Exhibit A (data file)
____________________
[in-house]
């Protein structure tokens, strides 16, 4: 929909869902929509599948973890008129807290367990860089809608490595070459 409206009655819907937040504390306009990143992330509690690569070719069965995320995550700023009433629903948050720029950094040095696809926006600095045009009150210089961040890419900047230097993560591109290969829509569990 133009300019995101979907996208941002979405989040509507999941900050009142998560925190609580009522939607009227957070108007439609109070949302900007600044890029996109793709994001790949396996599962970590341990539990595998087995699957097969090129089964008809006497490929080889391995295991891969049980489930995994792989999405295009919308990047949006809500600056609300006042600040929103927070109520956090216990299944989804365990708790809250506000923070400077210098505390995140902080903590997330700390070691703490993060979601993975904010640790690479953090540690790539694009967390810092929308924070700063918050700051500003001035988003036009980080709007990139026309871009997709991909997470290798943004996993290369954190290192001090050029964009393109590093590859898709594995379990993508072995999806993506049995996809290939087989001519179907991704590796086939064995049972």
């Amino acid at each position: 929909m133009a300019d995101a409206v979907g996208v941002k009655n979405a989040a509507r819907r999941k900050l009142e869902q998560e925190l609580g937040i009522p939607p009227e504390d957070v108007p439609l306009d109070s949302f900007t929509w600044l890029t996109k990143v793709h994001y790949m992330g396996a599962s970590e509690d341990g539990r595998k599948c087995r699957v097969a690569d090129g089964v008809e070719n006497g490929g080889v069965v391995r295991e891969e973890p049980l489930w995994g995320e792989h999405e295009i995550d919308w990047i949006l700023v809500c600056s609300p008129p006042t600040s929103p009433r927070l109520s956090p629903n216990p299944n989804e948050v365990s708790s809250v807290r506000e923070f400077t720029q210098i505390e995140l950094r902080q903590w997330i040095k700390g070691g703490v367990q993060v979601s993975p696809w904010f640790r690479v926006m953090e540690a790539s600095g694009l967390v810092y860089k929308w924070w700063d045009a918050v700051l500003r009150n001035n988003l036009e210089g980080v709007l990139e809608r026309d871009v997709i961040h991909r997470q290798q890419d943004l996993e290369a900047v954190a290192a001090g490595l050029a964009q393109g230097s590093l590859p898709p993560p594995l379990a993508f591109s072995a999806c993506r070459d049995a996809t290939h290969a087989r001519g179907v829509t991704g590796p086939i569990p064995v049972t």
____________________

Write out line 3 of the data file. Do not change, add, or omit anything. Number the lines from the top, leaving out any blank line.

């Amino acid at each position: 929909m133009a300019d995101a409206v979907g996208v941002k009655n979405a989040a509507r819907r999941k900050l009142e869902q998560e925190l609580g937040i009522p939607p009227e504390d957070v108007p439609l306009d109070s949302f900007t929509w600044l890029t996109k990143v793709h994001y790949m992330g396996a599962s970590e509690d341990g539990r595998k599948c087995r699957v097969a690569d090129g089964v008809e070719n006497g490929g080889v069965v391995r295991e891969e973890p049980l489930w995994g995320e792989h999405e295009i995550d919308w990047i949006l700023v809500c600056s609300p008129p006042t600040s929103p009433r927070l109520s956090p629903n216990p299944n989804e948050v365990s708790s809250v807290r506000e923070f400077t720029q210098i505390e995140l950094r902080q903590w997330i040095k700390g070691g703490v367990q993060v979601s993975p696809w904010f640790r690479v926006m953090e540690a790539s600095g694009l967390v810092y860089k929308w924070w700063d045009a918050v700051l500003r009150n001035n988003l036009e210089g980080v709007l990139e809608r026309d871009v997709i961040h991909r997470q290798q890419d943004l996993e290369a900047v954190a290192a001090g490595l050029a964009q393109g230097s590093l590859p898709p993560p594995l379990a993508f591109s072995a999806c993506r070459d049995a996809t290939h290969a087989r001519g179907v829509t991704g590796p086939i569990p064995v049972t």